Economic liberalization is one of the top priorities of Shavkat Mirziyoyev. For a long time, Uzbekistan succumbed to a black currency market (there were tree currency rates: official, approved by Central Bank and market rate). Notwithstanding, this problem has deep roots and lasted a long time. Mirziyoyev, after assuming power, embarked resolutely on liberalization of currency market, signing the decree on “Priority directions of currency policy”, and the black currency market was completely eradicated on September 2, 2017. Moreover, he signed several decrees, cutting the frequency of tax audits that interfered in business and eliminating the grey market

Henry Kissinger highlighted the extraordinary achievement of Lee Kuan Yew`s wise policy, saying: “He understood not only the requirements of his own society but the needs and motives of his neighbors”[3]. Indeed, he had to take into consideration interests of adjacent countries because of geographical and historical rationale, and Mirziyoyev follows suit. Commonly known, in spite of considering Central Asian countries as priority in foreign policy, Uzbekistan has had strain in relations with them, especially with Tajikistan (RT) and Kyrgyzstan (KR). However, Mirziyoyev, after assuming presidency, has pitched in easing tension between neighboring countries, appointing Nematov Ilhomjon as Ambassador at Large, who is in charge of delimitation and demarcation of the state border with RT and KR. Moreover, over the past ten months, Mirziyoyev held eleven meetings and fifteen telephone conversations with the leaders of other Central Asian states, along with two state visits and two working visits. Former Minister of Foreign Affairs of Uzbekistan, Chairman of Foreign Political Affairs Committee of Oliy Majlis Senate of Uzbekistan, Sodiq Safoyev responded to a journalist’s question about new approaches of Uzbekistan in foreign policy by stating: “We talked a lot about Central Asia as priority, but we did few in this direction. We will promote proactive regional approach. Relations with our neighbors are priority number one”. 

Sticking to abovementioned, four Kyrgyz workers detained by Uzbekistan on a stretch of contested border territory were released in September. The following month, a Kyrgyz government delegation visited Andijan and an Uzbek delegation then went to Osh.  These talks led to a provisional agreement on non-demarcated sections of the countries´ joint border, hence signing final document on agreed borders between Uzbekistan and Kyrgyzstan. Then, Uzbekistan and Tajikistan signed an agreement to resume flights between Tashkent and Dushanbe for the first time in 24 years. Furthermore, not only has Uzbekistan changed its rhetoric regarding hydropower station that RT and KR, but showed its readiness to construct these stations with them. And he restored crumbled political confidence with neighboring states.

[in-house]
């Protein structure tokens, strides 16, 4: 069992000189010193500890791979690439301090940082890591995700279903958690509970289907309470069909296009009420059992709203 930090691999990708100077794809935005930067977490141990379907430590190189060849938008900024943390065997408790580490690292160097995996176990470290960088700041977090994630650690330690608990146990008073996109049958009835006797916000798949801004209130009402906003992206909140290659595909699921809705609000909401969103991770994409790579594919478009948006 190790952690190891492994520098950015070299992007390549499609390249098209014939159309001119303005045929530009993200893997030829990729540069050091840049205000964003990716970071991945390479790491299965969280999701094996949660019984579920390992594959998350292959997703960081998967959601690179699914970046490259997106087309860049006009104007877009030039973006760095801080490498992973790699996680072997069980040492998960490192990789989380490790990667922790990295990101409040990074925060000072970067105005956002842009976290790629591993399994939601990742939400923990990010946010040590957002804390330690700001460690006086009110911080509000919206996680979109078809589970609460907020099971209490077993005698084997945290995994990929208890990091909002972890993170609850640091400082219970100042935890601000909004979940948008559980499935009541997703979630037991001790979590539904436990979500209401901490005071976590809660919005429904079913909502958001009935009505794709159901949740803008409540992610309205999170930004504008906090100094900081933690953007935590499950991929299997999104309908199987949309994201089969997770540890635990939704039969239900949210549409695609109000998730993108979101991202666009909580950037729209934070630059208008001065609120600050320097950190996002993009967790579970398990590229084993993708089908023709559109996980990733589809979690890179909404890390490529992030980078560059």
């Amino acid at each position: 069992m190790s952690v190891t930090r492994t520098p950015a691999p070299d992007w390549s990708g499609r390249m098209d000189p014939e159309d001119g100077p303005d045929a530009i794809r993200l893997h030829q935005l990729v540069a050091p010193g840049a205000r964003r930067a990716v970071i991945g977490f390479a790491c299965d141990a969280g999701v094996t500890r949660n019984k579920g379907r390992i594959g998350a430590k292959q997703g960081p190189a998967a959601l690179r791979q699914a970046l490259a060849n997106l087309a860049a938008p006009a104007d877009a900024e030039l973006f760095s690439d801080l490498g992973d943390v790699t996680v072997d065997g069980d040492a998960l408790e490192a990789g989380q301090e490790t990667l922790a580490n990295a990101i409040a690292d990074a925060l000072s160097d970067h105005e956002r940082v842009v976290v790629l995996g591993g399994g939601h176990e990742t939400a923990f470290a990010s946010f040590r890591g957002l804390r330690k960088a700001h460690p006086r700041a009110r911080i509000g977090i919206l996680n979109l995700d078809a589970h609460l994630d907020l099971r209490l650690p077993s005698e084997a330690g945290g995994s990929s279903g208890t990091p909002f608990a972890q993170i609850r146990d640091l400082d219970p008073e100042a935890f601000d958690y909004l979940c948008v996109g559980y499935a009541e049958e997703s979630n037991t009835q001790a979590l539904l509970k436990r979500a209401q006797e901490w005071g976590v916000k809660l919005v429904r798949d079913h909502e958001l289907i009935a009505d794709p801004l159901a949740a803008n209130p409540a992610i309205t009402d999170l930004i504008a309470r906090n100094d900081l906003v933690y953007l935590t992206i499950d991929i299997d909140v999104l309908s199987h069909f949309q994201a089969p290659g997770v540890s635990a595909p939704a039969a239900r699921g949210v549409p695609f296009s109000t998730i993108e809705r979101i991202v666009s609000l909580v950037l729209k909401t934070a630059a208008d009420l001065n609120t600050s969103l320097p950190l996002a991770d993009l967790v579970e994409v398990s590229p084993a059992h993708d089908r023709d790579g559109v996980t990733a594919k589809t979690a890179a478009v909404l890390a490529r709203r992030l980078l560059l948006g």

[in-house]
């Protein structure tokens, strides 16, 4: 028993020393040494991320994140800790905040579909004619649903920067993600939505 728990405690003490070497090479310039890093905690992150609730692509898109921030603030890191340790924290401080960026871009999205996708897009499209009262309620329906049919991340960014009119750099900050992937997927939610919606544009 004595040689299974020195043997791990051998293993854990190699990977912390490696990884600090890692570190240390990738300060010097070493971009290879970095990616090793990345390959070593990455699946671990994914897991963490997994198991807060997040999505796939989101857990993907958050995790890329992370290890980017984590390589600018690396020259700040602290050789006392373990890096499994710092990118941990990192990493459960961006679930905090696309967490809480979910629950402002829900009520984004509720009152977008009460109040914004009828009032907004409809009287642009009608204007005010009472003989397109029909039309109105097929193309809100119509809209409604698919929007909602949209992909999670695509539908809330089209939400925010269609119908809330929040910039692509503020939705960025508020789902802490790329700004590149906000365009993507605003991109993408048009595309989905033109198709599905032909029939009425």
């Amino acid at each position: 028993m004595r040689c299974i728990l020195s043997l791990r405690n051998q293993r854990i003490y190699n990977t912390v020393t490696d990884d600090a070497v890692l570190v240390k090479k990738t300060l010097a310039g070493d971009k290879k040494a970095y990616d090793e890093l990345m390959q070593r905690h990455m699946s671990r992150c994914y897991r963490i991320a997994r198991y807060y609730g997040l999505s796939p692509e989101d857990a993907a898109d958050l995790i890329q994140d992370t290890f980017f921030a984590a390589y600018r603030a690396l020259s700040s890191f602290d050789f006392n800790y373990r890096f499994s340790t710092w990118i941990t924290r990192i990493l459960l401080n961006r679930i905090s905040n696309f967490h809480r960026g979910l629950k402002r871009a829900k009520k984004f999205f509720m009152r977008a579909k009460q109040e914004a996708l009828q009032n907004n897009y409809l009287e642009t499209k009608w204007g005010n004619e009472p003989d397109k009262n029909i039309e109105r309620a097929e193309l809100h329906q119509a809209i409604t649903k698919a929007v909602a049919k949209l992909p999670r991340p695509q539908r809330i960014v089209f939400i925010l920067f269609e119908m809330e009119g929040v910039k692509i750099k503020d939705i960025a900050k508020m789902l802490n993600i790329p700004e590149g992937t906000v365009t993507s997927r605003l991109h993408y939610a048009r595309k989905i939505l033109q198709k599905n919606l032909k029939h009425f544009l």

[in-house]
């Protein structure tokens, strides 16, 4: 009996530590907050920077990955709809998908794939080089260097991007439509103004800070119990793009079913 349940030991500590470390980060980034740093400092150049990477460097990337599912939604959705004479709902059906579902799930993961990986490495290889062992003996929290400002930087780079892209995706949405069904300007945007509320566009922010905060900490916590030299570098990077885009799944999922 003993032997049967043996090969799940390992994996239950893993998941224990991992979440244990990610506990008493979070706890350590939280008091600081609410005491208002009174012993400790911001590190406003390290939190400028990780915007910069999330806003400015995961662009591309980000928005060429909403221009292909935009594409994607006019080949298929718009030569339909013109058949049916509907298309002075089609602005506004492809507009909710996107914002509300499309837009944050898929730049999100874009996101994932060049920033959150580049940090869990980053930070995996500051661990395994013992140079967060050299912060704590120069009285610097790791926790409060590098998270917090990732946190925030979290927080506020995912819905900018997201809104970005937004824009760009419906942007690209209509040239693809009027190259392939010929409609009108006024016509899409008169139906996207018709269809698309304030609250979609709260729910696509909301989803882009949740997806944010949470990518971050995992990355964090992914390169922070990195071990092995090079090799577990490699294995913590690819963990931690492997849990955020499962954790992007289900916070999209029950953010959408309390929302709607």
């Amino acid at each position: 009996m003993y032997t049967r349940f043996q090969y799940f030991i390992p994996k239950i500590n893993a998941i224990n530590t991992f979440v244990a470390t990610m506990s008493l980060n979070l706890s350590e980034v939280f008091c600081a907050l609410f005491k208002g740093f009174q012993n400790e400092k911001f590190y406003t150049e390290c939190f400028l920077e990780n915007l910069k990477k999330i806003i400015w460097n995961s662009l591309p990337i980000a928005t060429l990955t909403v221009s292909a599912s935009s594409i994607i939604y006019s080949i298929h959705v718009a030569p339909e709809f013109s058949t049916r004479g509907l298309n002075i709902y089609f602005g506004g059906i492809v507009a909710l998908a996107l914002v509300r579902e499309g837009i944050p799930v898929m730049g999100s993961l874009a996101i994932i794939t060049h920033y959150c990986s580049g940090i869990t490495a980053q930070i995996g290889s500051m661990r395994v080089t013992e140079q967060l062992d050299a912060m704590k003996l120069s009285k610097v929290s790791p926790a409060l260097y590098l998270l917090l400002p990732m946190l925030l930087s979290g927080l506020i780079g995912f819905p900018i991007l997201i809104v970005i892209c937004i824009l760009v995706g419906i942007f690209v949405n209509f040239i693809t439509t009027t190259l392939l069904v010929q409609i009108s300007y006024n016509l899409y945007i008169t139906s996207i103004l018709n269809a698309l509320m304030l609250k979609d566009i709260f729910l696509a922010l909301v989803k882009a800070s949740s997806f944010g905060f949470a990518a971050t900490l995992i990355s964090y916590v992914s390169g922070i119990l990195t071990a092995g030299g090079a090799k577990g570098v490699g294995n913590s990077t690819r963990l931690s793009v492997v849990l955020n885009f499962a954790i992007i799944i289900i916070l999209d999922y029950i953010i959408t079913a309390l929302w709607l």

On top of this, the geography of cooperation is widening. Lee Kuan Yew in choosing economic partners followed the advices of Albert Winsemius, who said “we would need large-scale technical, managerial, entrepreneurial, and marketing know-how from America and Europe”[4]. Mirziyoyev activated cooperation with European countries taking into account that Western countries can bring high-technology products and high-quality investments. Tashkent has already complied with human rights conditions of EU, and the European Bank of Reconstruction and Development agreed to resume investments to Uzbekistan. Human Rights Watch expelled in 2011 will resume its work in Uzbekistan. Or take the speech of Shavkat Mirziyoyev in General Assembly of UN, main part of which was dedicated to democratization, stressing human rights and eliminating child labour. Abovementioned steps are directed to attract the attention of the West in order the latter to be as balancing power against Russia and China on the one hand, and to extend the geography of cooperation of Uzbekistan on the other.  Along with this, however, he does not forget about major players as Russia and China, balancing between them; the same was the success of Singapore that has conducted “neutral diplomatic policy which has ensured it is an ally of the US as well as China”. Generally, Mirziyoyev`s foreign policy conduct is ideology-free as of Lee.

Lee Kuan Yew was optimistic about the economic future of developing countries: “There is no reason why third world leaders cannot succeed…if they can maintain social order, educate their people, maintain peace with their neighbors, and gain the confidence of investors by upholding the rule of law”. So, Shavkat Mirziyoyev has already become a hero and hope in the eyes of Uzbekistanis. Fighting corruption, eliminating dysfunctionality within government, liberalizing economy, easing the strain between neighboring countries along with maintaining peace in the country and creating conditions for foreign investments, it is not unlikely that Mirziyoyev could degenerate Uzbekistan into one of the economic centers of Eurasia. And since the very key element – political confidence among the states of the region that lacked before – is achieved, there is a high probability of integration of disintegrated Central Asia because of Uzbekistan`s new approach.

Otabek Akromov is currently a senior student at the University of World Economy and Diplomacy, Tashkent, Uzbekistan, majoring in International Relations. He is a research assistant in Center for Advanced International Studies. His research interests lie in the area of security, religion, anthropology and ideology. Otabek is also a close observer of new trends and developments in Middle East and Central Asia.

 


[1] Lee K.Y.  From Third World to First: The Singapore Story - 1965-2000. HarperCollins Publishers Inc., 2000, p. 7.

[2] Ibid. p.50.

[3] Lee K.Y.  From Third World to First: The Singapore Story - 1965-2000. HarperCollins Publishers Inc., 2000, p. XI.

[4] Lee K.Y.  From Third World to First: The Singapore Story - 1965-2000. HarperCollins Publishers Inc., 2000, p. 50.